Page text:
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Growing basil

Reviewed by Shirley Mah Kooyman

Figure 1.
Basil plants. Joey Duren

One of the easiest and most popular culinary herbs to grow is the common or sweet basil, Ocimum basilicum. A member of the mint family (Lamiaceae), it is native to southern Asia and islands of the south Pacific. This tender annual is primarily grown for its aromatic leaves, used fresh or dried, to liven up numerous dishes of both Asian and Western cuisines. Basil seeds are also used in Thai foods.

Like most herbs, basil requires a sunny location that receives at least 6-8 hours of bright light per day, and well drained soil conditions. A pH range of 6.0-7.5 is ideal.

Propagation is easiest by sowing seeds directly into the ground where they are to be grown, after danger of spring frosts has passed. Sow evenly, covering with 1/4 inch of soil, and keep moist and free of weeds. Germination should take place within 5-7 days. The basil seedling is recognizable by its two broad seed leaves, each shaped like a capital D, borne with flat sides facing each other.

Once seedlings have developed 2-3 pairs of true leaves, they should be thinned or transplanted to stand 6-12 inches apart. Seeds can also be sown indoors 6-8 weeks before planting outside to get a head start on the growing season. This is especially beneficial for some of the slower-germinating varieties such as O.b. 'Purple Ruffles.'

A 2-3 inch mulch of grass clippings, straw, compost, or ground-up leaves will be beneficial in retaining soil moisture and minimizing weeds around the plants.

Depending on the amount of regular rainfall, water deeply every 7-10 days to insure the roots are receiving adequate moisture. Plants grown in containers will dry out faster than those in garden beds, and will have to be watered more frequently. Choose a container with holes in the bottom for proper drainage.

Fertilize sparingly, using a 5-10-5 commercial fertilizer once or twice during the growing season at the rate of 3 oz. per every 10 ft. of row. Use a liquid fertilizer at one half the label recommended strength every 4-6 weeks or so for indoor plants and every 3-4 weeks for basil grown outside in containers.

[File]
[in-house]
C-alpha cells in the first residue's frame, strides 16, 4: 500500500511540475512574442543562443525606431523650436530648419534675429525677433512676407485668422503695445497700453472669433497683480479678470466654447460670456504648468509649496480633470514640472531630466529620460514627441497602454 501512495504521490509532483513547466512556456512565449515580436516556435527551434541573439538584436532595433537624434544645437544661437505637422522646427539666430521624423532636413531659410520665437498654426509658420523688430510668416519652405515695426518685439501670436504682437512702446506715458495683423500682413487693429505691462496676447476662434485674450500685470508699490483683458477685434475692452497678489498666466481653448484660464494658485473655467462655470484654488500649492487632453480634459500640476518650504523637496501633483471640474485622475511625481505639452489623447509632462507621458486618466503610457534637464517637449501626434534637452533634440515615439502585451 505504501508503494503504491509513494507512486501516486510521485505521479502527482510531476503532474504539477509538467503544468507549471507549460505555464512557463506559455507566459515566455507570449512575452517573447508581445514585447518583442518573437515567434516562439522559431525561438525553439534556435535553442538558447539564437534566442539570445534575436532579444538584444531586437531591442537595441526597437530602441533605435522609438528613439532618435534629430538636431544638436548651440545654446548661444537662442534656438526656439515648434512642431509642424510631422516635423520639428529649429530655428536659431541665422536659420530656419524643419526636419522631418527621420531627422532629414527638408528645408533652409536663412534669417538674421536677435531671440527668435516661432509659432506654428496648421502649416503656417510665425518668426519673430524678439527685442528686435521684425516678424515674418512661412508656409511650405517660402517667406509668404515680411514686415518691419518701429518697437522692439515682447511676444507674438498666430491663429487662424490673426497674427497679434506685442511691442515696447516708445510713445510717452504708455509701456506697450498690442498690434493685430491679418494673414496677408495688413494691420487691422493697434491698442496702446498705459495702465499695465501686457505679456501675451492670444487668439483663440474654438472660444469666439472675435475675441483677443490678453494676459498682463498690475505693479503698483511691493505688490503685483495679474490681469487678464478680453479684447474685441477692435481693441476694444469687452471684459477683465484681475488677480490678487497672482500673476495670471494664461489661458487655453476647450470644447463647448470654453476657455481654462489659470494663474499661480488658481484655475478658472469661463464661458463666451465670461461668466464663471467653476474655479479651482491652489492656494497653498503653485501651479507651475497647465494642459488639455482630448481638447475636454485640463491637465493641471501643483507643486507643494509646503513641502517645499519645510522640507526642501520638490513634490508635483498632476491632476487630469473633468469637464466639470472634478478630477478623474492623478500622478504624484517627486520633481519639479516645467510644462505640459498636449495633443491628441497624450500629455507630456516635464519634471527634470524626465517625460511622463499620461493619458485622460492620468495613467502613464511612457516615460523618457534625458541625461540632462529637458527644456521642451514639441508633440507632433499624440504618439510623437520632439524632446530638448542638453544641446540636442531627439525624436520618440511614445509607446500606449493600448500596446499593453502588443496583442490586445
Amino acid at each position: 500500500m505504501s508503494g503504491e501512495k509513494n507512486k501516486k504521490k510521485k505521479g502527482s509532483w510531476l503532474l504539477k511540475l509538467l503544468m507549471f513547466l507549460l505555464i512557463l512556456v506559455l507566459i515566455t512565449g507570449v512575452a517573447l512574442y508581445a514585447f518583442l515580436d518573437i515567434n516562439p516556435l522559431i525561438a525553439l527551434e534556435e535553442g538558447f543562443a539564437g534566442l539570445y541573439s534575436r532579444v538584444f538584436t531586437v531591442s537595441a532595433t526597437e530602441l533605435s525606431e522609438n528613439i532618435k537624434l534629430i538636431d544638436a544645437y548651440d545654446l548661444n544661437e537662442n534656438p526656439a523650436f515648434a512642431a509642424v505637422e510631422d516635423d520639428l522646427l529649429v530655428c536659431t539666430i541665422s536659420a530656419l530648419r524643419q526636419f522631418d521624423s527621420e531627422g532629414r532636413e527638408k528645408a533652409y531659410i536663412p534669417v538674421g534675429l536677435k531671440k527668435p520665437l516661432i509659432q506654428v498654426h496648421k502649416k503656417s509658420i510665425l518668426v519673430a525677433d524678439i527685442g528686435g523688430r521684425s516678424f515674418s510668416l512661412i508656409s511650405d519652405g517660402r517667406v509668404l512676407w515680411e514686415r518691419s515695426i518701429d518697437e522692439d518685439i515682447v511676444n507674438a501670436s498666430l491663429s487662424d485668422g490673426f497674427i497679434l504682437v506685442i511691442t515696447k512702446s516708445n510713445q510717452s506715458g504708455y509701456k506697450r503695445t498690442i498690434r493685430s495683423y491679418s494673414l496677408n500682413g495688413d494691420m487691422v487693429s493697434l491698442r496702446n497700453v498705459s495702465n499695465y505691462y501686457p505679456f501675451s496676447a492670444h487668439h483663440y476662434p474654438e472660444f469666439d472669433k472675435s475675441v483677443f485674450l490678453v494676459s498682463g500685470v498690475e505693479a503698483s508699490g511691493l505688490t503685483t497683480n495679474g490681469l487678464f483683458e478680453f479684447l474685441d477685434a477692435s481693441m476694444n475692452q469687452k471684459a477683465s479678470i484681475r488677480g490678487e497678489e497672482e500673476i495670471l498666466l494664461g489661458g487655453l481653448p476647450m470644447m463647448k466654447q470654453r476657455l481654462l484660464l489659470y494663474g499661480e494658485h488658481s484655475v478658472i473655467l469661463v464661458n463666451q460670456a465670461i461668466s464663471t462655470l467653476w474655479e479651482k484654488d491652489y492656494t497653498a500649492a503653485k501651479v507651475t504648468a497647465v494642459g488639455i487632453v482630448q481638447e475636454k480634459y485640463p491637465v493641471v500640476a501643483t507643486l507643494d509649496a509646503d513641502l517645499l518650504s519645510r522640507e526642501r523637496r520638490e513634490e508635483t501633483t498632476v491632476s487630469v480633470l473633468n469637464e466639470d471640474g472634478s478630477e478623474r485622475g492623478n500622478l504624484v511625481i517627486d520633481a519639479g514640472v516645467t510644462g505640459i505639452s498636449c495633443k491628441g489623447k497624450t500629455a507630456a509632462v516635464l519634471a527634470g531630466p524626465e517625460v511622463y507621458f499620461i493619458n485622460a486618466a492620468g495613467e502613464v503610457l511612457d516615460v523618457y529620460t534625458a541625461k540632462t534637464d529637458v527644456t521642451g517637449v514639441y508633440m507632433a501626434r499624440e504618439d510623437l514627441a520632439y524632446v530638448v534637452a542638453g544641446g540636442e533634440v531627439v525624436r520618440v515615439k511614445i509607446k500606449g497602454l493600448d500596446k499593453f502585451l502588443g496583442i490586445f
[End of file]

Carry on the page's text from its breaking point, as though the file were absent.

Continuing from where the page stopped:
Begin harvesting at any time by snipping the fresh young leaves as they are needed. If whole stems are harvested, cut just above a pair of leaves. New growth will be encouraged at the cut point and should be seen within a week's time. From a culinary perspective, it is important to prune the plant periodically through the growing season to maintain succulent and productive growth. Otherwise, if basil is allowed to flower and form seed, it will become woody and yields will be considerably less. Quality will also be affected, with more bitter flavors arising. However, some of the flowers do have ornamental value, especially the purple-leafed varieties, which have pink blooms, so if your plants flower, cut some stems for a mixed bouquet.

Since basil is a tender annual, it will not survive the winter in our region. At the end of the growing season, you may choose to dig up your plants and bring them inside for the winter. If this is the case, make sure they receive plenty of bright light. Artificial lights may have to be installed and run for 10-12 hours daily since light will not be adequate indoors during the darker winter months. As annuals, basil plants will flower and die eventually, even indoors. Plan to start new seeds or buy new plants each spring.

Basil is best used fresh. The clove-like aroma and flavor is a wonderful seasoning in both Western and Asian foods and the fresh leaves have a tender texture. However, many people use dried or frozen basil during the cold months when fresh basil isn't available.

Leaves can be preserved by hanging the foliage upside down in small bunches and air drying in a warm, dry, well ventilated room for a week or so. Foliage can also be dried by spreading flat on a drying rack under the same conditions. Once the basil is thoroughly dried, strip the leaves from the stems and store whole or ground in an air tight container away from heat sources and bright light. If stored properly, it should keep for about a year. If any sign of moisture occurs, empty the container and repeat the drying process. Unfortunately basil leaves turn a very unpleasant brown color when air-dried. Freezing is a better method.

Freezing is another method of preserving basil, and usually results in a product with flavor more like fresh basil. Freeze whole leaves in small quantities in small plastic bags or chop up the leaves into small pieces and place in ice cube tray compartments topped off with a little water. Another freezing method is to mix ΒΌ cup chopped basil with 2 teaspoons vegetable or olive oil. Drop teaspoonfuls of this mixture onto wax paper-lined baking sheets, freeze, and then peel off the wax paper and store the basil mixture in plastic bags. Similarly, basil pesto can be prepared in quantity, then frozen in small containers. Omit any cheese from the recipe if you plan to freeze pesto. Whichever method is chosen, frozen herbs should be used within a year.

The traditional sweet basil, Ocimum basilicum, is the most popular variety, used primarily for culinary purposes such as pesto and tomato dishes. But there are many other varieties offering both ornamental value and unique fragrances.

Here are a few to try:

Produced by Communication and Educational Technology Services, University of Minnesota Extension.


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